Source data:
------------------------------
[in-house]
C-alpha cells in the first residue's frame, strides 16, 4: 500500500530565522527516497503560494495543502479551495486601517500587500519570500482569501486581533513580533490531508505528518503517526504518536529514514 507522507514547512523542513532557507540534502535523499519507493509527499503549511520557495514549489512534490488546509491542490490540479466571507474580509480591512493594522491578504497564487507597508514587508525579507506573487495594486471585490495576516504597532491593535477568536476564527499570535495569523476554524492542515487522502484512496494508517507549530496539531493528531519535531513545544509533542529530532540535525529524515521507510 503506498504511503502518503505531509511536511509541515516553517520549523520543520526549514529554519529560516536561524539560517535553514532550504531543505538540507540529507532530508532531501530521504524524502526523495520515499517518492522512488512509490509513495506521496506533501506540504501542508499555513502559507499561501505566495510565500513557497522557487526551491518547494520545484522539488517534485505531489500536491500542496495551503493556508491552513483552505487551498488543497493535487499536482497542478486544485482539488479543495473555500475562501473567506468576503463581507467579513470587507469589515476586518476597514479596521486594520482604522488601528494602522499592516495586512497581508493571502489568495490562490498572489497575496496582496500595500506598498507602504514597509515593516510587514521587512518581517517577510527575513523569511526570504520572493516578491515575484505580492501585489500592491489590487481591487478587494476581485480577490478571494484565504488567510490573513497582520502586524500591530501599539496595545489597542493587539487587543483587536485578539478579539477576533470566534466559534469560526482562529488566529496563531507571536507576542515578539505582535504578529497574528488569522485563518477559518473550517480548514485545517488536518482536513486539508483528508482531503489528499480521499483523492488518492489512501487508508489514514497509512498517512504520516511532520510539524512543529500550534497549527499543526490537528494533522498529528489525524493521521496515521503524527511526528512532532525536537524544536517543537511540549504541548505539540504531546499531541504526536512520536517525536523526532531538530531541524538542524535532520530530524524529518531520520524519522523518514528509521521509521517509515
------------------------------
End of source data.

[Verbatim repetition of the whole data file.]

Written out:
[in-house]
C-alpha cells in the first residue's frame, strides 16, 4: 500500500530565522527516497503560494495543502479551495486601517500587500519570500482569501486581533513580533490531508505528518503517526504518536529514514 507522507514547512523542513532557507540534502535523499519507493509527499503549511520557495514549489512534490488546509491542490490540479466571507474580509480591512493594522491578504497564487507597508514587508525579507506573487495594486471585490495576516504597532491593535477568536476564527499570535495569523476554524492542515487522502484512496494508517507549530496539531493528531519535531513545544509533542529530532540535525529524515521507510 503506498504511503502518503505531509511536511509541515516553517520549523520543520526549514529554519529560516536561524539560517535553514532550504531543505538540507540529507532530508532531501530521504524524502526523495520515499517518492522512488512509490509513495506521496506533501506540504501542508499555513502559507499561501505566495510565500513557497522557487526551491518547494520545484522539488517534485505531489500536491500542496495551503493556508491552513483552505487551498488543497493535487499536482497542478486544485482539488479543495473555500475562501473567506468576503463581507467579513470587507469589515476586518476597514479596521486594520482604522488601528494602522499592516495586512497581508493571502489568495490562490498572489497575496496582496500595500506598498507602504514597509515593516510587514521587512518581517517577510527575513523569511526570504520572493516578491515575484505580492501585489500592491489590487481591487478587494476581485480577490478571494484565504488567510490573513497582520502586524500591530501599539496595545489597542493587539487587543483587536485578539478579539477576533470566534466559534469560526482562529488566529496563531507571536507576542515578539505582535504578529497574528488569522485563518477559518473550517480548514485545517488536518482536513486539508483528508482531503489528499480521499483523492488518492489512501487508508489514514497509512498517512504520516511532520510539524512543529500550534497549527499543526490537528494533522498529528489525524493521521496515521503524527511526528512532532525536537524544536517543537511540549504541548505539540504531546499531541504526536512520536517525536523526532531538530531541524538542524535532520530530524524529518531520520524519522523518514528509521521509521517509515